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I went there and sure enough, there was a piece of the exhaust with the plate and a tag saying  Engine piece, B-17F, crashed near “Wolfshof”  Eselborn, 30 Nov 1944, just like the ET Melcher book said. The problem is that the piece does not identify the aircraft or type or date built/delivered, only that the engine was first built for a B-17F, April-28, 1944, the engines were swapped almost daily and many F models were used as parts from summer 44 on as they were old stock. The other confusion was that another piece was a chair, labeled as navigator chair, B-17F Weicherdange 3 November 1944. The chair was actually a radio operator. Also, evidence discovered in summer 2018, showed the aircraft to be a B-17G model, not F.

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My suspicions were that we had two aircraft, two different dates, one Nov, 44 and one Jan, 45 and several locations, or one aircraft spread over several locations. The only way to be sure was to recover non-disputable evidence from the crash site to verify the identity of the site and establish a fact-based presentation of events.

With a permit granted from the Luxembourg state Ministry of Culture, vetted by the office of Center of National Archaeological Research I began my quest in a new location. The 2018 goal was to establish with no doubt the true identity of the aircraft in question, and if it was aircraft (A), hope to find evidence of two missing crew.

Over 3 summers I found 500Kg of wreckage, as well as so many close calls of identifiable evidence; the inside of a USAAF Elgin watch – no ID# or name, one engine data plate with non-matching to aircraft (A) list of engines, 3 more oil sumps where other engine plates were, but not found, I found a small piece of the dash where the main aircraft data plate used to be, a fragment of the .50 cal gun, no serial number; frustration to the limit. I also found the half of a map divider tool that a navigator would use that had name and initials scratched into it, this name did not match any crew nor could find this person in the bomb group, till this day is not known.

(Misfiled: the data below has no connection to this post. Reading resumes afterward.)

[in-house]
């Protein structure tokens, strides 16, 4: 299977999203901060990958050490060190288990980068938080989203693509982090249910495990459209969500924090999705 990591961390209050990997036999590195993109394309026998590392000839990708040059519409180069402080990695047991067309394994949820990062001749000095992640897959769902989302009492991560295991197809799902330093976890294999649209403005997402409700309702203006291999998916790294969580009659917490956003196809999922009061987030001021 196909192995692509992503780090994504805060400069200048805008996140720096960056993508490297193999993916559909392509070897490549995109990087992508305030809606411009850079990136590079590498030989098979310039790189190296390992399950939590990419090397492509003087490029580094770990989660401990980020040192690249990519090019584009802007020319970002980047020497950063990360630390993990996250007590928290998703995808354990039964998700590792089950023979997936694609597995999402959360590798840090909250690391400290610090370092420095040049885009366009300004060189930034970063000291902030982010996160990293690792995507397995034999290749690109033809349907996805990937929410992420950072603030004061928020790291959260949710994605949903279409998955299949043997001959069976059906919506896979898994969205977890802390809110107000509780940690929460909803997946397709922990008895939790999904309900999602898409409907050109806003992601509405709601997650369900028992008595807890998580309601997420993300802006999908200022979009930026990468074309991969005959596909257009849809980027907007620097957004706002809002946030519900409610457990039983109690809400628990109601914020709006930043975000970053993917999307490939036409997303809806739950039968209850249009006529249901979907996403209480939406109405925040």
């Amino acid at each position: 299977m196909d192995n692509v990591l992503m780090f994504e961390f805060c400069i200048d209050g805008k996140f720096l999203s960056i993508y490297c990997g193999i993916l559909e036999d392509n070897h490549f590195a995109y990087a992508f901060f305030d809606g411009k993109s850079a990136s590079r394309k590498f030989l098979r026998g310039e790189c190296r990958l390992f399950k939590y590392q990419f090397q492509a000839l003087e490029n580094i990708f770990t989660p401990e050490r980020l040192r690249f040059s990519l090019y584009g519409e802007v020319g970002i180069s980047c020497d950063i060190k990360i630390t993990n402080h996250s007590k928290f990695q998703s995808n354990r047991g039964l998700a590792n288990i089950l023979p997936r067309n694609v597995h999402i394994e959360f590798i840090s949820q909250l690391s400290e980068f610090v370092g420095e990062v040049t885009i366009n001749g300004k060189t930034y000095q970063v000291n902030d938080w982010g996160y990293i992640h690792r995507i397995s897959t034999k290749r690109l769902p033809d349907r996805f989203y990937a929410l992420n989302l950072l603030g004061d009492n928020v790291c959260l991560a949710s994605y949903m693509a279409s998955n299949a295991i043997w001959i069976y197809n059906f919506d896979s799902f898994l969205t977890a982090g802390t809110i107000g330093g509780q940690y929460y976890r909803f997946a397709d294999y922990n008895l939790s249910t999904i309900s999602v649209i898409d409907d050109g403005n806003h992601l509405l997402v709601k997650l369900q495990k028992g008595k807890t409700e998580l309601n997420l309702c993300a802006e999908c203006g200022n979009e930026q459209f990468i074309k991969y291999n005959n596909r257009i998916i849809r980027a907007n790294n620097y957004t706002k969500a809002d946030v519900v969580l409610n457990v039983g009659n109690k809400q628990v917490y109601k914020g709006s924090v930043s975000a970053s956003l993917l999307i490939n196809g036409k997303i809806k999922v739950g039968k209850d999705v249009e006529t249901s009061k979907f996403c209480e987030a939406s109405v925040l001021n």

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The moment came just this month, June 2020, when the RADIO CALL plate was found. The call plate read 46141, what, what was this? It was at first dismissed as a radio ID. The RADIO CALL tag is put on at the time of the building of the aircraft with the serial number of the plane it represents and is located on the dash of the cockpit in front of the pilot and co-pilot. Further research at the office turned up the number in the B-17 Boeing Fortress Registry, data compiled by Joe Baugher. It listed the serial number as 44-6141, Sneakin Deacon, 384th BG, 544th BS, crashed 30 November 1944, what? but crashed in France. Now is the confusion, what’s a radio call tag doing here if the aircraft went down in France and was salvaged? Through conversing with the great folks at the 384th Bombardment Group (Heavy) in World War II website, the issue was solved. I suggested that the plane had to have come down over Luxembourg, and the survivors probably were picked up by Belgian nationals, who speak French and they assumed they were in France. All crew did survive and returned to Army Air Station 106 back in Grafton Underwood England as noted on the squadron Morning Report, 7 December 1944. As far as documentation goes, it was found that they bailed out over Luxembourg, and were picked up in Belgium as thought.* (Fayers-Hallin and Bland), the crew reported that they had bailed out over "no man's land" in Luxembourg and were safe in Belgium*.